Flower Facts: Protea

Flower Facts: Protea


Let's talk about one of our most favorite fall flowers of all time, the Protea. Get to know more about its cool botanical info, flower types, and flower meanings.

Fast Facts About Protea

Botanical Name: Protea
Common name: Sugar bushes or pincushion flower
Kingdom: Plantae – Plants
Family: Proteaceae
Subfamily: Amaryllidaceae
Tribe: Proteeae
Genus: Protea
Blooming season: Depending on the variety, Proteas can be available from late summer to fall and winter months

The Prettiest Types of Protea 

Protea flowers are originally from South Africa and Australia, although they are now also widely cultivated commercially in certain parts of the United States for the cut flower industry. There are over a thousand species of this flowering plant and they come in various types, ranging from large, intermediate, and dwarf varieties. 

Rose Mink (Protea laurifololia)


An example of large Protea flower variety, it can grow anywhere from eight to 10 feet in height and width. It boasts of dark pink blooms with silver-pink bracts and grayish-green leaves.  

King Protea (Protea Cynaroides)

Also called the Giant Protea, it has the biggest flower head among all species and therefore revered in cut flower arrangements. It's the national flower of South Africa.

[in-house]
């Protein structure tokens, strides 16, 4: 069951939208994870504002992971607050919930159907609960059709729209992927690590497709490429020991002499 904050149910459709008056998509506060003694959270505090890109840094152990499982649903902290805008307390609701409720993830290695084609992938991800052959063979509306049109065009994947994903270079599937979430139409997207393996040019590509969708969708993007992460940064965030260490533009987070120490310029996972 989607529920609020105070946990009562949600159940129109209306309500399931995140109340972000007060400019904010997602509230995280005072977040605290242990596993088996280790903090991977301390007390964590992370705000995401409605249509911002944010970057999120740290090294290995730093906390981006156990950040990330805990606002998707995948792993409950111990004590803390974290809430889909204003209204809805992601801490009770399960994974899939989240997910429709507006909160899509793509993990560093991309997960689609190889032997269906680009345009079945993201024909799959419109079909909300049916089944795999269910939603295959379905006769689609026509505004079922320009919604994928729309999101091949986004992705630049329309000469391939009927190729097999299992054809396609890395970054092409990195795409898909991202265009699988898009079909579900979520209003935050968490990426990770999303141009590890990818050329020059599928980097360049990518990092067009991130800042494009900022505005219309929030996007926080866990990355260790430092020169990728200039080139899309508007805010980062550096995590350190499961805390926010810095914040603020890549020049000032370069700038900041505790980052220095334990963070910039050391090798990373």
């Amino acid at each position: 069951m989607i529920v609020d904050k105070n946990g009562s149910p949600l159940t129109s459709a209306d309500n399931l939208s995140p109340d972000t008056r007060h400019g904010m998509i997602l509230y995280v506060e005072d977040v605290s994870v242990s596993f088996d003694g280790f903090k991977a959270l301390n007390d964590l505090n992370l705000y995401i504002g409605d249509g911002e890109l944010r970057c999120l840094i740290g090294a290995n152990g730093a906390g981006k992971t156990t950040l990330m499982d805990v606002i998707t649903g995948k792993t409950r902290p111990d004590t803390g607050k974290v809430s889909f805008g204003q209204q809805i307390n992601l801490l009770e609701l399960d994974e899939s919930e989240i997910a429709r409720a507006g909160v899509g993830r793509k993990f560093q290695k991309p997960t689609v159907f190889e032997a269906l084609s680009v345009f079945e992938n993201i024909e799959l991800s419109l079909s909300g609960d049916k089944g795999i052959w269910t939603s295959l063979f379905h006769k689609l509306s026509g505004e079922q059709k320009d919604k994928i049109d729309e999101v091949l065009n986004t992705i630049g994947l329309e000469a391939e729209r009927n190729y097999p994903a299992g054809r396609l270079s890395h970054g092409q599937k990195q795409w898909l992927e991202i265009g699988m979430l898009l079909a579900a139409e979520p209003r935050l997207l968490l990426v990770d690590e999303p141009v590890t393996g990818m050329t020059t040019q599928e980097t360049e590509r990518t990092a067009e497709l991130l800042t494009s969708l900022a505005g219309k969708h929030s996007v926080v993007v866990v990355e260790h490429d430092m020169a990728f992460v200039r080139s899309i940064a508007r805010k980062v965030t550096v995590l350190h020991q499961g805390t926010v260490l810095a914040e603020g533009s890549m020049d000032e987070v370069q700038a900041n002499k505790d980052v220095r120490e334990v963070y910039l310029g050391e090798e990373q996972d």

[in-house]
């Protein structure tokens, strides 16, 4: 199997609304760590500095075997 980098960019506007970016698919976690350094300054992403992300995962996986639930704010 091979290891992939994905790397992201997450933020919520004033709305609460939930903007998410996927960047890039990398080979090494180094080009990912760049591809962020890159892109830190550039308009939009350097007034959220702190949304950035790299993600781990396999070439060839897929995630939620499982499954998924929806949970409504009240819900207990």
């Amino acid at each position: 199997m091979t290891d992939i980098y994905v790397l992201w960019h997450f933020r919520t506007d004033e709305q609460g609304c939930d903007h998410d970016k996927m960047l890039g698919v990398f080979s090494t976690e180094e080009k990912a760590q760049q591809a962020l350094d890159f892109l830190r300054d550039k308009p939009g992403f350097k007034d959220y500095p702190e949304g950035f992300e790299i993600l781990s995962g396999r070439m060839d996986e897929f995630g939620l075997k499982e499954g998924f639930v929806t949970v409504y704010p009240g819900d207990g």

Queen Protea (Protea Magnifica)

Common names: queen protea, queen sugarbush, bearded protea

Blushing Bride Protea (Serruria Florida)

Rumor has it that gentlemen give out these flowers as a sweet gesture when they propose to the ladies they fancy or attach them on their lapels to let the whole town know of the engagement, making the bride-to-be blush. 

Pincushion Protea (Leucospermum)

Rounded, compact, and colorful. Pincushion Proteas are popularly used for adding wonderful textures in flower arrangements. They usually bloom in eye-popping orange and yellow colors. 

Protea Flower Meaning

The Protea flower was christened after Proteus, the son of Poseidon, a god in ancient Greek mythology. Based on legends, the young deity, though fair and wise, has quite a reputation for escaping from his duties by concealing himself with his chameleon-like capabilities, disguising and shape-shifting so no one would recognize him.

Because of the fascinating myth that it comes with and its one of a kind charm, the Protea flower is known to symbolize a beauty that stands out, embracing uniqueness and diversity,  and the boldness to create and accept the inevitable changes. Perhaps this explains why more and more brides are opting for this head-turner when they walk down the aisle.